Are riparian forest reserves sources of invertebrate biodiversity spillover and associated ecosystem functions in oil palm landscapes?

Gray, C. L. and Simmons, B. I. and Fayle, T. M. and Mann, Darren J. and Slade, Eleanor Margaret (2016) Are riparian forest reserves sources of invertebrate biodiversity spillover and associated ecosystem functions in oil palm landscapes? Biological Conservation, 194. pp. 176-183. ISSN 0006-3207

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Abstract

The world's forested landscapes are increasingly fragmented. The effects of fragmentation on community composition have received more attention than the effects on ecological processes, particularly in the tropics. The extent to which populations from forest fragments move (spillover) into surrounding agricultural areas is of particular interest. This process can retain connectivity between populations and alter the rate of beneficial or detrimental ecological functions. We tested whether riparian forest fragments (riparian reserves), are sources of two functionally important invertebrate groups (dung beetles and scavenging ants) within oil palm plantations in Malaysia. We also assessed whether forest fragments enhance rates of associated ecosystem functions (dung and bait removal). We found that oil palm sites with and without adjacent riparian reserves had similar overall beetle and ant communities and functional rates. However, dung beetle species richness, abundance and diversity declined with distance from a riparian reserve, providing evidence for a weak spillover effect. In addition, dung beetle community metrics within a riparian reserve predicted corresponding values in adjacent oil palm areas. These relationships did not hold for dung removal, ant community metrics or bait removal. Taken together, our results indicate that although riparian reserves are an important habitat in their own right, under the conditions in which we sampled they have a limited role as sources of functionally important invertebrates. Crucially, our results suggest that contiguous habitat corridors are important for maintaining connectivity of invertebrate populations, as forest dependent species may not easily be able to disperse through the agricultural matrix.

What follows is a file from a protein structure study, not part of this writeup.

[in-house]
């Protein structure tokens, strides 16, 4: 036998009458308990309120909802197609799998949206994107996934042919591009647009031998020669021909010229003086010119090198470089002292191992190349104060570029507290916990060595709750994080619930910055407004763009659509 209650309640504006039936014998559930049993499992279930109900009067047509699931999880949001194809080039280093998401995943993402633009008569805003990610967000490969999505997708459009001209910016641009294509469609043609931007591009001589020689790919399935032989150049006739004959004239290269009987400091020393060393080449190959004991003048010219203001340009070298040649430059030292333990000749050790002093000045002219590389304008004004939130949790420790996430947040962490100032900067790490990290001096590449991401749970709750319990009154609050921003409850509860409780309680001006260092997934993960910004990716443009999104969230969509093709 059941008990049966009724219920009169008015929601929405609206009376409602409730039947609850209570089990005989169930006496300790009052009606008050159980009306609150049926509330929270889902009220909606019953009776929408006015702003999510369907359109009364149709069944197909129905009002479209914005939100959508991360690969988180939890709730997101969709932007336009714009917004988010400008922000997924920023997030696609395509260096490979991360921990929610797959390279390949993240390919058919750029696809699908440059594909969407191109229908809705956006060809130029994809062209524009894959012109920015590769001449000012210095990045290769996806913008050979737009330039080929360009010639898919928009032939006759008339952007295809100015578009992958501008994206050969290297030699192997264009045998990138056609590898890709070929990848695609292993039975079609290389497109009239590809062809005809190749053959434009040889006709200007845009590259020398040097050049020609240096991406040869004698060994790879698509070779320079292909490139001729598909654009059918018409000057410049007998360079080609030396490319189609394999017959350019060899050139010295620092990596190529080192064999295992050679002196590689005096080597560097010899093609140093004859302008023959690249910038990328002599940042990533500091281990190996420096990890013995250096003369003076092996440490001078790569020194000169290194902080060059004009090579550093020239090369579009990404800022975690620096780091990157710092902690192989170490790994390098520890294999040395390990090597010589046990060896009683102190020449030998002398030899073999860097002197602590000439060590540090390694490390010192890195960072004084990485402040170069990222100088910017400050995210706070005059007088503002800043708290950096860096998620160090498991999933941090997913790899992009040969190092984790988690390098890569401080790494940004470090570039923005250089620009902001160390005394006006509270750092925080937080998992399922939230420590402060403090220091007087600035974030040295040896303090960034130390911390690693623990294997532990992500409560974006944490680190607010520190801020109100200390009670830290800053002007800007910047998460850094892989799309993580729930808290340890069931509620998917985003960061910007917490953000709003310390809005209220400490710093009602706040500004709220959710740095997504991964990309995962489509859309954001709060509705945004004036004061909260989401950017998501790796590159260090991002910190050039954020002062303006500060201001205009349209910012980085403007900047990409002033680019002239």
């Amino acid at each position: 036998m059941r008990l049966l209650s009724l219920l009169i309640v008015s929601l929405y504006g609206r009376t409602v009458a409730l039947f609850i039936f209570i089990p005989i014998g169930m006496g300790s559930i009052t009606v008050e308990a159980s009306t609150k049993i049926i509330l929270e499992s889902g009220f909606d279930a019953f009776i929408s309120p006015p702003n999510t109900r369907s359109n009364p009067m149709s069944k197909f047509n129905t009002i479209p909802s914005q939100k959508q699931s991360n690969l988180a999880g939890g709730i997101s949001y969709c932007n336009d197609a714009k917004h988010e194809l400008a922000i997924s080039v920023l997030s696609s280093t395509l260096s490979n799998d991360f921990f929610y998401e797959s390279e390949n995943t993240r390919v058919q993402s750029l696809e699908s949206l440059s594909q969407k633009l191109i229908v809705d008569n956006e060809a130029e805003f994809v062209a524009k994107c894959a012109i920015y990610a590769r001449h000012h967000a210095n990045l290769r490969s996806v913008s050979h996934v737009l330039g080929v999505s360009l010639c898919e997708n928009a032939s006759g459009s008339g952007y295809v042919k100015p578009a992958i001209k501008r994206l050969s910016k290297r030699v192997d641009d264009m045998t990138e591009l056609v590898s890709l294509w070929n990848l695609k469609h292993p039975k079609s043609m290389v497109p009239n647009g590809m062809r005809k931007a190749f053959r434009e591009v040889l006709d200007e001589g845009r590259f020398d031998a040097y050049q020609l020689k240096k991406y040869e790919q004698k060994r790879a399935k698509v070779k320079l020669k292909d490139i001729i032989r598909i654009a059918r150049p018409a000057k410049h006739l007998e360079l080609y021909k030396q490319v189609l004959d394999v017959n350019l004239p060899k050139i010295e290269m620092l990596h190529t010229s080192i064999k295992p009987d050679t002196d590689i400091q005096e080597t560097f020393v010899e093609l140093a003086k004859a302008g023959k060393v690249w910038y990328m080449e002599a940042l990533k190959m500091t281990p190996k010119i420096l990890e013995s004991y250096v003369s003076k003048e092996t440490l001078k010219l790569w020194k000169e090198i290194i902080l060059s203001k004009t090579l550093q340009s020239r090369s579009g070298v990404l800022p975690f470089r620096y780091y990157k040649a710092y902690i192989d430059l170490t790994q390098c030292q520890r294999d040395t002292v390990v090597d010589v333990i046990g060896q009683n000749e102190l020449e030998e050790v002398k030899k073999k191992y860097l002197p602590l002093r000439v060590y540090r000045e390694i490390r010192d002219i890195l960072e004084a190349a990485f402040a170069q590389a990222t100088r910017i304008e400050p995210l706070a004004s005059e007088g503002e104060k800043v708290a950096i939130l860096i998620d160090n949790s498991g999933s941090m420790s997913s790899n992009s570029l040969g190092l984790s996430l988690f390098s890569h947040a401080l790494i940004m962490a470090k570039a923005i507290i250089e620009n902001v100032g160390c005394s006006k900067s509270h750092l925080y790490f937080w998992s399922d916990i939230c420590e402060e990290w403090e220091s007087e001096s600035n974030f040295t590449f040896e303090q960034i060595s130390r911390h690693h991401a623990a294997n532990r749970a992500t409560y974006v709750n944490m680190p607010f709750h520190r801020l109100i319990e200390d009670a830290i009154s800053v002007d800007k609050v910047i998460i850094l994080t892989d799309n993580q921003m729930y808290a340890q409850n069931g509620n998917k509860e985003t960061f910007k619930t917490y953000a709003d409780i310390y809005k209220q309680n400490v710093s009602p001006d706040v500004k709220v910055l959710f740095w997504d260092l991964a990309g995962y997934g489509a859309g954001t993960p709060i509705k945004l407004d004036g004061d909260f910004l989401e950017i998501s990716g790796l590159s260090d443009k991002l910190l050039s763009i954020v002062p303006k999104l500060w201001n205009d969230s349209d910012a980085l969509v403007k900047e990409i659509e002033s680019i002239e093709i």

Item Type: Journal Article
Journal or Publication Title: Biological Conservation
Additional Information: © 2015 The Authors. Published by Elsevier Ltd. This is an open access article under the CC BY license (http://creativecommons.org/licenses/by/4.0/).
Uncontrolled Keywords: /dk/atira/pure/subjectarea/asjc/2300/2309
Subjects:
Departments: Faculty of Science and Technology > Lancaster Environment Centre
ID Code: 78618
Deposited By: ep_importer_pure
Deposited On: 20 Jul 2016 16:02
Refereed?: Yes
Published?: Published
Last Modified: 19 Feb 2020 02:56
URI: https://eprints.lancs.ac.uk/id/eprint/78618

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